by Henry Lundt
Goodwood Festival Of Speed 2017 – The Most Intense Car Event In The World!
You cannot describe Goodwood Festival of Speed in just one sentence it deserves numerous paragraphs filled with superlatives. That’s why I explain what the makers of FOS mean by the claim: “Motorsport’s ultimate summer garden party”:
We arrived on early Friday morning with most of the festival visitors at the estate of this weekend’s host Lord March. Besides camping vans exotic cars from DB9s, Huracans, 356 Speedsters, Pre-War Bentleys and multiple other “I would love to drive you now” cars filled the lines of the car park – it was already looking to be a great day. While strolling through the (one of two) Golf courses – guess what: part of Lord March’s estate – we already heard the Formula 1 and touring car engines fire up in the paddocks which were about half a mile away – it sounded already to become a great day.
As soon as we entered the festival itself there is something for everyone: Whether it be the paddock where you can literally touch the cars, multiple booths/experience centers of manufacturers, the beautiful Goodwood House with the “Central Feature” in front, the Concorso d’Eleganza” like Cartier style et luxe, the rally stage in the woods, the stunt show area, the Royal Air Force introducing the supercar class or just fancy food and drinks. Every petrolhead from fans of two to four wheels from vintage, motorsport to future car enthusiasts will have a great time during the weekend.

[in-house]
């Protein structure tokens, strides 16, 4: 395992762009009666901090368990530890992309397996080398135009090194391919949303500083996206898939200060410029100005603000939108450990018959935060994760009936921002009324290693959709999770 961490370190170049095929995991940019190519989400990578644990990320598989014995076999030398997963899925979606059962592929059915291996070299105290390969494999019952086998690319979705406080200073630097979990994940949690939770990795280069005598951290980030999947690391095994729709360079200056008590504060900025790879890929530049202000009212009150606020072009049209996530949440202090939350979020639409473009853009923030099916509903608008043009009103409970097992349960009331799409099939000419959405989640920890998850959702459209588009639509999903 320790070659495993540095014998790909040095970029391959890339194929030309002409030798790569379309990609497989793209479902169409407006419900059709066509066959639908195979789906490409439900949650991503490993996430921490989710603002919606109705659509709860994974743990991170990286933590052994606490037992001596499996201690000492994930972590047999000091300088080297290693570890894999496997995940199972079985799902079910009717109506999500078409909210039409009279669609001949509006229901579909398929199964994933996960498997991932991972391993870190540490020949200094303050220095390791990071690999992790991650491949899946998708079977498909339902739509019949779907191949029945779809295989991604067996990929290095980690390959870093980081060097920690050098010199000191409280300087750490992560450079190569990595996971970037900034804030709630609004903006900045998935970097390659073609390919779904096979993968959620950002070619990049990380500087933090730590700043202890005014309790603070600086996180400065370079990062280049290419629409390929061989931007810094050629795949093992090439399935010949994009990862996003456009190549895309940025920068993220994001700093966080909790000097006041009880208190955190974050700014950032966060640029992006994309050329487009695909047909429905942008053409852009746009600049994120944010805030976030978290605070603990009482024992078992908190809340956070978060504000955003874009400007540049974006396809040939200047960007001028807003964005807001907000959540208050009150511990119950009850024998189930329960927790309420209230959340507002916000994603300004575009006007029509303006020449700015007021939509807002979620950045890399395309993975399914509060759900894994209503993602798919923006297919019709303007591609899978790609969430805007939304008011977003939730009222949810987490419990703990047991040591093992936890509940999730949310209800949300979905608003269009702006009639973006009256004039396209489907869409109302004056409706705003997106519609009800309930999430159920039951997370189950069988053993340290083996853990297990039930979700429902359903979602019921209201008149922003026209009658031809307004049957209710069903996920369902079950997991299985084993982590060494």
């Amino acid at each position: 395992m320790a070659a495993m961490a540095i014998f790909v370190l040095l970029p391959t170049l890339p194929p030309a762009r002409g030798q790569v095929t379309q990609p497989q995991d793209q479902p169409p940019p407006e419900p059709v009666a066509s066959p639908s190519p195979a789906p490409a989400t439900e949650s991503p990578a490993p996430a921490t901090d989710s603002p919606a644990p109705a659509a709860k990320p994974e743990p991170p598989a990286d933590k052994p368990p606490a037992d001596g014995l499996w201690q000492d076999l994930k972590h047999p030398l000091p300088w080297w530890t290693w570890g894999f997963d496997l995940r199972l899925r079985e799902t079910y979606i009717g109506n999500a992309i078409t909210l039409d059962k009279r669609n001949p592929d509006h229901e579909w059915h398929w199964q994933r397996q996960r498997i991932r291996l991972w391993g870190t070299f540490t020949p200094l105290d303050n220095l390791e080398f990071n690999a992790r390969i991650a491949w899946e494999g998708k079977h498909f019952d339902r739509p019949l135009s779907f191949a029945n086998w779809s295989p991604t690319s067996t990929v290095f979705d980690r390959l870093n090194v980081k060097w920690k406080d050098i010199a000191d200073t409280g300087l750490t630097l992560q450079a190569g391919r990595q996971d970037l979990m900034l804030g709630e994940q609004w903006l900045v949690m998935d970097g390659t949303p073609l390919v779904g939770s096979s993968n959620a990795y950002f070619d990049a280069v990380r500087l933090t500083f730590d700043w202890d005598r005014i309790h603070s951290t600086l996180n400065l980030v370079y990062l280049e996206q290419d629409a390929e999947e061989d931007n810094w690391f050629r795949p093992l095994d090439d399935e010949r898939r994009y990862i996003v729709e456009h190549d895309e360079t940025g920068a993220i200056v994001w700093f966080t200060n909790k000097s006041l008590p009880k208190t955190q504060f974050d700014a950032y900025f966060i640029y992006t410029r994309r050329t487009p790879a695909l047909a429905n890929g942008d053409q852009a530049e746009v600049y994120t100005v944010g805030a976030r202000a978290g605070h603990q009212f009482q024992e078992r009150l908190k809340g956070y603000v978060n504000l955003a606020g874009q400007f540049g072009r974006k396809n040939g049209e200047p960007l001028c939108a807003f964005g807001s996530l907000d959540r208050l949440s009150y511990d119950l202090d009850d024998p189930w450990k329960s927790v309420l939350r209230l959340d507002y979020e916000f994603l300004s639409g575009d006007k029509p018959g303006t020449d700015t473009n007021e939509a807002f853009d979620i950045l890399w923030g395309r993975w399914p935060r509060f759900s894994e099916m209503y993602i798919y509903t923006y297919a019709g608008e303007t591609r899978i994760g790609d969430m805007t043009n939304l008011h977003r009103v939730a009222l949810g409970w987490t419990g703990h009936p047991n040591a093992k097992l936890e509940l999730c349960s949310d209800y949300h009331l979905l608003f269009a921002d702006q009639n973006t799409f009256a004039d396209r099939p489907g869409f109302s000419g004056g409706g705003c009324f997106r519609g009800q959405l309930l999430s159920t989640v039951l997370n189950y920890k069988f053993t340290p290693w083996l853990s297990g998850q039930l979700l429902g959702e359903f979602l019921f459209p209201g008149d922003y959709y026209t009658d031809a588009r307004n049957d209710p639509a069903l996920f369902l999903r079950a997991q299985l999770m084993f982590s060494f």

All of these things to be seen are aligned to the focus of the weekend – The Goodwood Hillclimb: the 1.16-mile street into the woods of the estate is where the action takes place. In special batches (e.g. pre-war, motorcycles, F1, GT, Super Cars, Drift Cars) race for the fastest time (or the best show). First initiated back in 1936 Lord March’s granddad started the Goodwood Hillclimb on one of the few pavement roads. Due to the expanding of racing activities, he decided to build a racetrack on the former airfield which was out of service so the Hillclimb was soon out of focus. However in 1993 Lord March reinvented racing at Goodwood with the classic approach inviting most of his racing friends (e.g. Stirling Moss, John Surtees) leading “FOS” to a massive success: in the first year, they expected 3.000 visitors at the end 25.000 showed up. Now the capacity with about 200.000 people during the weekend is at maximum – filled camping sites and people at the entrance asking for spare tickets is the proof for the quality of the event.